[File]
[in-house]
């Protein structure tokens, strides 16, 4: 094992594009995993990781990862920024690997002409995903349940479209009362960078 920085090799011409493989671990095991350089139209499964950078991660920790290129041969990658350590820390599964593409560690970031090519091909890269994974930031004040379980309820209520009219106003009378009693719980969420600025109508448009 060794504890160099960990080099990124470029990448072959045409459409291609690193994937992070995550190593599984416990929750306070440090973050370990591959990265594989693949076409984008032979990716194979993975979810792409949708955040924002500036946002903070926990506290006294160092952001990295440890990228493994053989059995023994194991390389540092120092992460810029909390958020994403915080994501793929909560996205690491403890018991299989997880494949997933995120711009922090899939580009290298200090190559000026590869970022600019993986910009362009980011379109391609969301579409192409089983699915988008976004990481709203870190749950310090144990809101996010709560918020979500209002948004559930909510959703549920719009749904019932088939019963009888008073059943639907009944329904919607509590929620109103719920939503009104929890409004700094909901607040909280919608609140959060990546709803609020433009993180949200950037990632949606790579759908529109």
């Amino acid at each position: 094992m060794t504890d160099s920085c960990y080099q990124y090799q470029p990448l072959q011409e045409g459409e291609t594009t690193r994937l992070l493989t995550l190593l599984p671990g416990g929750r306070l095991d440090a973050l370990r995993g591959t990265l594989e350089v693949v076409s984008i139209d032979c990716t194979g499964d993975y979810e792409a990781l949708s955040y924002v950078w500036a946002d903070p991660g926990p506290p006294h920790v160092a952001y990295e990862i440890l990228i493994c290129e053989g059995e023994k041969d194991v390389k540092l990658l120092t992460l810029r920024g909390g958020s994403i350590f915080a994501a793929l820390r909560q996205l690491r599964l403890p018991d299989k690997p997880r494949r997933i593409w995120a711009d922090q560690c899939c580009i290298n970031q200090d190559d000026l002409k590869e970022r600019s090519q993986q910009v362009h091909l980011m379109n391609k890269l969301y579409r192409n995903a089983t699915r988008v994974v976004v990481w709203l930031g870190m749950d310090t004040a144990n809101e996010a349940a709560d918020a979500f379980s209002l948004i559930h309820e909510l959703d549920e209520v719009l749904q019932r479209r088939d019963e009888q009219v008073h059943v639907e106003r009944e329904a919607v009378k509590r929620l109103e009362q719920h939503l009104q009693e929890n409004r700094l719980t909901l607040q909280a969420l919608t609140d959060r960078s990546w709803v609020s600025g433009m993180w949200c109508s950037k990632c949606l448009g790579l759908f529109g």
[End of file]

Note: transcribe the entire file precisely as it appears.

[in-house]
């Protein structure tokens, strides 16, 4: 094992594009995993990781990862920024690997002409995903349940479209009362960078 920085090799011409493989671990095991350089139209499964950078991660920790290129041969990658350590820390599964593409560690970031090519091909890269994974930031004040379980309820209520009219106003009378009693719980969420600025109508448009 060794504890160099960990080099990124470029990448072959045409459409291609690193994937992070995550190593599984416990929750306070440090973050370990591959990265594989693949076409984008032979990716194979993975979810792409949708955040924002500036946002903070926990506290006294160092952001990295440890990228493994053989059995023994194991390389540092120092992460810029909390958020994403915080994501793929909560996205690491403890018991299989997880494949997933995120711009922090899939580009290298200090190559000026590869970022600019993986910009362009980011379109391609969301579409192409089983699915988008976004990481709203870190749950310090144990809101996010709560918020979500209002948004559930909510959703549920719009749904019932088939019963009888008073059943639907009944329904919607509590929620109103719920939503009104929890409004700094909901607040909280919608609140959060990546709803609020433009993180949200950037990632949606790579759908529109």
């Amino acid at each position: 094992m060794t504890d160099s920085c960990y080099q990124y090799q470029p990448l072959q011409e045409g459409e291609t594009t690193r994937l992070l493989t995550l190593l599984p671990g416990g929750r306070l095991d440090a973050l370990r995993g591959t990265l594989e350089v693949v076409s984008i139209d032979c990716t194979g499964d993975y979810e792409a990781l949708s955040y924002v950078w500036a946002d903070p991660g926990p506290p006294h920790v160092a952001y990295e990862i440890l990228i493994c290129e053989g059995e023994k041969d194991v390389k540092l990658l120092t992460l810029r920024g909390g958020s994403i350590f915080a994501a793929l820390r909560q996205l690491r599964l403890p018991d299989k690997p997880r494949r997933i593409w995120a711009d922090q560690c899939c580009i290298n970031q200090d190559d000026l002409k590869e970022r600019s090519q993986q910009v362009h091909l980011m379109n391609k890269l969301y579409r192409n995903a089983t699915r988008v994974v976004v990481w709203l930031g870190m749950d310090t004040a144990n809101e996010a349940a709560d918020a979500f379980s209002l948004i559930h309820e909510l959703d549920e209520v719009l749904q019932r479209r088939d019963e009888q009219v008073h059943v639907e106003r009944e329904a919607v009378k509590r929620l109103e009362q719920h939503l009104q009693e929890n409004r700094l719980t909901l607040q909280a969420l919608t609140d959060r960078s990546w709803v609020s600025g433009m993180w949200c109508s950037k990632c949606l448009g790579l759908f529109g």